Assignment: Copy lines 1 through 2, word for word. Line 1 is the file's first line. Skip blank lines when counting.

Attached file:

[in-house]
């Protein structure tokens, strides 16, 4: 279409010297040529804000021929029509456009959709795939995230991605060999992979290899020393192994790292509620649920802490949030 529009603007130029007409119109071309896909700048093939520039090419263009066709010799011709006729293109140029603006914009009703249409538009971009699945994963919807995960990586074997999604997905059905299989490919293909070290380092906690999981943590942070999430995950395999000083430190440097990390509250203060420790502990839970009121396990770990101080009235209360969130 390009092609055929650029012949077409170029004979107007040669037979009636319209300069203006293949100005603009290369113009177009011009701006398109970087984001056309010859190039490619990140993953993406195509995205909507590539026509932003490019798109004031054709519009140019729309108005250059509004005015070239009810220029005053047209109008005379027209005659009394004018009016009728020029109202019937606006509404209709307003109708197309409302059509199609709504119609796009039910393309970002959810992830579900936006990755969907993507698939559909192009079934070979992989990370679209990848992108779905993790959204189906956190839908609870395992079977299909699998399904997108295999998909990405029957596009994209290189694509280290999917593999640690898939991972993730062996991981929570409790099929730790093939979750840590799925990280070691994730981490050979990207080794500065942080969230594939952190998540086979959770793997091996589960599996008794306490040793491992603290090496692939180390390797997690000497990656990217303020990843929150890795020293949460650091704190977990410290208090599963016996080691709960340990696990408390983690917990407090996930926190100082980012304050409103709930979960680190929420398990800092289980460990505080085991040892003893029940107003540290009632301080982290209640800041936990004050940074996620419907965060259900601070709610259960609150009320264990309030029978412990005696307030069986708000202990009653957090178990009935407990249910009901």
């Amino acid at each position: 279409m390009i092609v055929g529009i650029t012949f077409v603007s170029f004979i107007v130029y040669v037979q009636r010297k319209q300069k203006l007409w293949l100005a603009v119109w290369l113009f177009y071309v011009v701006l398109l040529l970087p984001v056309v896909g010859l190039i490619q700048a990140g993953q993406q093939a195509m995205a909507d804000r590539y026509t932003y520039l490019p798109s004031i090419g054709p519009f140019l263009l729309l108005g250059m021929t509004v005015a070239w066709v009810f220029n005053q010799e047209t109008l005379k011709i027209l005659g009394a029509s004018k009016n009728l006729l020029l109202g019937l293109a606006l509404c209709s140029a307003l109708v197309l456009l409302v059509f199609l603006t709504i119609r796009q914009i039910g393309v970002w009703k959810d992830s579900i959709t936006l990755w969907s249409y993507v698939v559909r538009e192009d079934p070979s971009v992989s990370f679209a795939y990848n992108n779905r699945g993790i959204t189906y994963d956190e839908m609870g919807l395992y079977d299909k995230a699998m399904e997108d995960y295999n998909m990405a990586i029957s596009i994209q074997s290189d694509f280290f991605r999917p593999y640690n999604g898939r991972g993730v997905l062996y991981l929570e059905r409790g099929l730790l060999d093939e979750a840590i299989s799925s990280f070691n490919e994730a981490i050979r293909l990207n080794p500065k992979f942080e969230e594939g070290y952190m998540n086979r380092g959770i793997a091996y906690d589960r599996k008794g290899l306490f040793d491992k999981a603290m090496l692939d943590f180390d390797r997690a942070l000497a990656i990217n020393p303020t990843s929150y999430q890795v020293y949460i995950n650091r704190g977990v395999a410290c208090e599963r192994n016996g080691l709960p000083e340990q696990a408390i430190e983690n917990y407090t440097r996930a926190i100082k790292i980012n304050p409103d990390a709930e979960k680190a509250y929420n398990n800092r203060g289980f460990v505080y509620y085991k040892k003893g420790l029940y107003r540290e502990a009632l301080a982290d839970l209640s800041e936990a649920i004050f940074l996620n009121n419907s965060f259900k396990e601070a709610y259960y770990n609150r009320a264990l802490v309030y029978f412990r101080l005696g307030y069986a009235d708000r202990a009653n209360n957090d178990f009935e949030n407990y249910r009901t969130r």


[in-house]
């Protein structure tokens, strides 16, 4: 279409010297040529804000021929029509456009959709795939995230991605060999992979290899020393192994790292509620649920802490949030 529009603007130029007409119109071309896909700048093939520039090419263009066709010799011709006729293109140029603006914009009703249409538009971009699945994963919807995960990586074997999604997905059905299989490919293909070290380092906690999981943590942070999430995950395999000083430190440097990390509250203060420790502990839970009121396990770990101080009235209360969130 390009092609055929650029012949077409170029004979107007040669037979009636319209300069203006293949100005603009290369113009177009011009701006398109970087984001056309010859190039490619990140993953993406195509995205909507590539026509932003490019798109004031054709519009140019729309108005250059509004005015070239009810220029005053047209109008005379027209005659009394004018009016009728020029109202019937606006509404209709307003109708197309409302059509199609709504119609796009039910393309970002959810992830579900936006990755969907993507698939559909192009079934070979992989990370679209990848992108779905993790959204189906956190839908609870395992079977299909699998399904997108295999998909990405029957596009994209290189694509280290999917593999640690898939991972993730062996991981929570409790099929730790093939979750840590799925990280070691994730981490050979990207080794500065942080969230594939952190998540086979959770793997091996589960599996008794306490040793491992603290090496692939180390390797997690000497990656990217303020990843929150890795020293949460650091704190977990410290208090599963016996080691709960340990696990408390983690917990407090996930926190100082980012304050409103709930979960680190929420398990800092289980460990505080085991040892003893029940107003540290009632301080982290209640800041936990004050940074996620419907965060259900601070709610259960609150009320264990309030029978412990005696307030069986708000202990009653957090178990009935407990249910009901």